Thank You, O Best Beloved Readers—and Subscribers


The Paine of Measurement

Three years ago we published the very first issue of The Measurement Advisor. At the time, charging for content was still a pretty novel idea. The Financial Times and The New York Times had launched their paywalls just two years before, and there was no evidence that it would work.

Today, the former is making more money from selling its content than it is from advertising—a first for a major newspaper. And here at The Measurement Advisor we now have several hundred paid subscribers and thousands more that take advantage of the free content we provide.

We and all other professional journalists are incredibly grateful to all of you for helping prove that quality content is worth paying for.

What you’ve told us, through both your loyalty and your comments, is that you like our how-to stories. We listened—and we’ve published 114 of them so far! From our analytics we know that you also like the more general stuff: our predictions on the future of communications and measurement, stories about which press release distributor is more effective, and even our view on the most recent election.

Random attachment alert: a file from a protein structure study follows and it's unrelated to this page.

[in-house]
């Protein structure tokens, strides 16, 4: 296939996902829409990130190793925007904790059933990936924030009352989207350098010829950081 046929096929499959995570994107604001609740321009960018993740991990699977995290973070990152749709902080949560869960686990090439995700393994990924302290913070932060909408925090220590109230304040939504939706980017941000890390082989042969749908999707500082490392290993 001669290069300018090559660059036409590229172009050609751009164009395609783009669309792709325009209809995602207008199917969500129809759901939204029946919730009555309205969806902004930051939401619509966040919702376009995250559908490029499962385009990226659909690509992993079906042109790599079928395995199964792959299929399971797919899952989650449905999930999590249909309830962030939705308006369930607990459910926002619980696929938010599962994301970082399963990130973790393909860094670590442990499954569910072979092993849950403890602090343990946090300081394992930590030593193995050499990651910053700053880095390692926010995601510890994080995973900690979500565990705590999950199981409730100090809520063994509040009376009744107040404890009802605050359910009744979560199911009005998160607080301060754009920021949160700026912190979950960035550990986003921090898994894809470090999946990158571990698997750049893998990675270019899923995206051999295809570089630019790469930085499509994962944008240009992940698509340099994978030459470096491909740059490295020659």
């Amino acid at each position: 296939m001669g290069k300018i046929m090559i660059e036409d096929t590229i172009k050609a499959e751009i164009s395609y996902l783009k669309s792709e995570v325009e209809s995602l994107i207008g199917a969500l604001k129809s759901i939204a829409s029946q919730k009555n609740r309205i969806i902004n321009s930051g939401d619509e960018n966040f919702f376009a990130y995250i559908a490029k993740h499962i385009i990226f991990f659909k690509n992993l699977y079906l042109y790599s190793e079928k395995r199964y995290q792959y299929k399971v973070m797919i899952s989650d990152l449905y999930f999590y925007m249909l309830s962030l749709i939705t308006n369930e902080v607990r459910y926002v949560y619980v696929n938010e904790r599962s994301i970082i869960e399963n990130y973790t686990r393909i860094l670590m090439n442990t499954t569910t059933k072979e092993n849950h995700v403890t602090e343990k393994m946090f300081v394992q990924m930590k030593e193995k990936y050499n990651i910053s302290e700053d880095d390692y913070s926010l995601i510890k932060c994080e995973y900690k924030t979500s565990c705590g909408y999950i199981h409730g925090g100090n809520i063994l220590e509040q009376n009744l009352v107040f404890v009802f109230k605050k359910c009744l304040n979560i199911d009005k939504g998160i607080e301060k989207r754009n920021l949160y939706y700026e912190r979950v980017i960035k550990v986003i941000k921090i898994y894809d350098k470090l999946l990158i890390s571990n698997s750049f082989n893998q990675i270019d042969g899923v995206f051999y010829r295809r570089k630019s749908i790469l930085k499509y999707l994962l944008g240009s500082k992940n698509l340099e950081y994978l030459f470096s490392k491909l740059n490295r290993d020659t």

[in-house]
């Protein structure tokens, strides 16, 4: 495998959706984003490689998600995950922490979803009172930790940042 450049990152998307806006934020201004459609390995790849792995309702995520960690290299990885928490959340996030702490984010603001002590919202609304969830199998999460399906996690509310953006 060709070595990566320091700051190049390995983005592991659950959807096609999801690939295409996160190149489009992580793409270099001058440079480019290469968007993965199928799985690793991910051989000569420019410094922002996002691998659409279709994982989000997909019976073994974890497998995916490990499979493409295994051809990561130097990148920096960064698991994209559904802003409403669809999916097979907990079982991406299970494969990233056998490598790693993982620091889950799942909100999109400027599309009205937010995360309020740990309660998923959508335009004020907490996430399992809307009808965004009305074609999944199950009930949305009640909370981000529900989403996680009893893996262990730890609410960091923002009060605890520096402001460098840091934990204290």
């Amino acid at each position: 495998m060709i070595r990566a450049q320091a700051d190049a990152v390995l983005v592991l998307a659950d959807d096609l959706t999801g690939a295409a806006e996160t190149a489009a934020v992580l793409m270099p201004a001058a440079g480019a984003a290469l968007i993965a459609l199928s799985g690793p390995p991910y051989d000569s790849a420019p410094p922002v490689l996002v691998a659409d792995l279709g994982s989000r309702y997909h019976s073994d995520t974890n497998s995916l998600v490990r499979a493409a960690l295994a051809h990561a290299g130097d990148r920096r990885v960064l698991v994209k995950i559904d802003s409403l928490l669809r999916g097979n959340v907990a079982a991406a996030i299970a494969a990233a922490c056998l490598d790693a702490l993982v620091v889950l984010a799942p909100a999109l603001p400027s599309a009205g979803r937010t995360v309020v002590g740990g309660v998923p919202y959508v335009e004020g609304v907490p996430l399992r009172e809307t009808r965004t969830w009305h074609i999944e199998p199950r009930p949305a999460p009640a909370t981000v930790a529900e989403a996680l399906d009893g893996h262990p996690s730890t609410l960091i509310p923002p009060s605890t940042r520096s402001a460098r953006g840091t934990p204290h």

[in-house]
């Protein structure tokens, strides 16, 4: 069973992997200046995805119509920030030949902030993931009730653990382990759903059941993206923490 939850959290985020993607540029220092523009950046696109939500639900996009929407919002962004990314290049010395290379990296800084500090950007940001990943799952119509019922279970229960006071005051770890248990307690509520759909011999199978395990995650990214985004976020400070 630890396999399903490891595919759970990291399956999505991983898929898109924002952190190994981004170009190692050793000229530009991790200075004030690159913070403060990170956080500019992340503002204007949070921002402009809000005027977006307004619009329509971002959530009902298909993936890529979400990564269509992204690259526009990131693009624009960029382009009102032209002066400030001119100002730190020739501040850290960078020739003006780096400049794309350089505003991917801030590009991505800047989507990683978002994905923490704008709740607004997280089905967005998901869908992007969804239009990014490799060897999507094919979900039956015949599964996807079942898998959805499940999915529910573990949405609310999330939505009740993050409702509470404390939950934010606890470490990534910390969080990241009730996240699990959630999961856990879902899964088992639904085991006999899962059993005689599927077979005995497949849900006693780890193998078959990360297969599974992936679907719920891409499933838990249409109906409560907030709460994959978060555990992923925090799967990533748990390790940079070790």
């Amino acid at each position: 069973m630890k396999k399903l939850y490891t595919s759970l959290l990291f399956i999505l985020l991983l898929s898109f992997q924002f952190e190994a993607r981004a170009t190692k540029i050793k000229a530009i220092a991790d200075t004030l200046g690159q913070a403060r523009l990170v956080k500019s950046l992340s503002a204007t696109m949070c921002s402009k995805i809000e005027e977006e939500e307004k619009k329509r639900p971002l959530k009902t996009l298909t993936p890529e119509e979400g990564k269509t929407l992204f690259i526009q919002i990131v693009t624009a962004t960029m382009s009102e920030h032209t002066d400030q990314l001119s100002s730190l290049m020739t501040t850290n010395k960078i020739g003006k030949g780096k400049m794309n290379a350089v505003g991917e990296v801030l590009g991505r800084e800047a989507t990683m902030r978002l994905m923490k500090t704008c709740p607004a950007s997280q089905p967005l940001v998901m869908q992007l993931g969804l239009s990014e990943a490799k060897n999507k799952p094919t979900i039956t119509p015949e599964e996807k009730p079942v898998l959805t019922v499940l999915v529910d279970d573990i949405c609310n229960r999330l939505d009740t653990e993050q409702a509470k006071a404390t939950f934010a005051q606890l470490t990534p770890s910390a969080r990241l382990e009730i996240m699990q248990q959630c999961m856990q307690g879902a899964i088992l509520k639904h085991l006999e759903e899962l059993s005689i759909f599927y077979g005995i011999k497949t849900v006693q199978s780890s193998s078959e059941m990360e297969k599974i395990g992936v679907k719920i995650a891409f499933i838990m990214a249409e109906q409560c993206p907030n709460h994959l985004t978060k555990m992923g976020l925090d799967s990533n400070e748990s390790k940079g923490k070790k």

Keeping our lens narrowly focused on measurement isn’t just a passion of mine, it’s a niche that needs filling. As data, analytics, and metrics continue to play an ever-larger role in all of our activities, we want to be there with the answers. Looking at the world of communications from the admittedly narrow lens of measurement means so much more today than it did when we started. The impact of data and metrics on media, on consumer behavior, on thought leadership, and indeed on every aspect of marketing and communications is overwhelmingly apparent.

You, O Best Beloved readers (to borrow from Rudyard Kipling), have responded with great feedback and great loyalty. To say “Thank You!” in the spirit of the holidays, all articles in this edition of The Measurement Advisor are free. We hope you enjoy them, and your holidays,


About Author

Katie Paine

I've been called The Queen Of Measurement, but I prefer Seshat, the Goddess.